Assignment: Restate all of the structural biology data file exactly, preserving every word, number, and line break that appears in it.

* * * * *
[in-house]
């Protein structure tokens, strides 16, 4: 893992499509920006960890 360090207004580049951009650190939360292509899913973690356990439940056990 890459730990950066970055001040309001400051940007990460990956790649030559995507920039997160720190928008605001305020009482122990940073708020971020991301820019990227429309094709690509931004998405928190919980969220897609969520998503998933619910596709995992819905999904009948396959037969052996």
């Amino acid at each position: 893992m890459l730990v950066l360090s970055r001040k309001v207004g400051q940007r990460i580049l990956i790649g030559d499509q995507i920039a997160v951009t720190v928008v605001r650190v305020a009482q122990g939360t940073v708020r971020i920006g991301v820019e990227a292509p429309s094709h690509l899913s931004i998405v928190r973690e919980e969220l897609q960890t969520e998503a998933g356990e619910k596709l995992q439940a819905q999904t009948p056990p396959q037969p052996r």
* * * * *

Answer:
[in-house]
């Protein structure tokens, strides 16, 4: 893992499509920006960890 360090207004580049951009650190939360292509899913973690356990439940056990 890459730990950066970055001040309001400051940007990460990956790649030559995507920039997160720190928008605001305020009482122990940073708020971020991301820019990227429309094709690509931004998405928190919980969220897609969520998503998933619910596709995992819905999904009948396959037969052996």
């Amino acid at each position: 893992m890459l730990v950066l360090s970055r001040k309001v207004g400051q940007r990460i580049l990956i790649g030559d499509q995507i920039a997160v951009t720190v928008v605001r650190v305020a009482q122990g939360t940073v708020r971020i920006g991301v820019e990227a292509p429309s094709h690509l899913s931004i998405v928190r973690e919980e969220l897609q960890t969520e998503a998933g356990e619910k596709l995992q439940a819905q999904t009948p056990p396959q037969p052996r």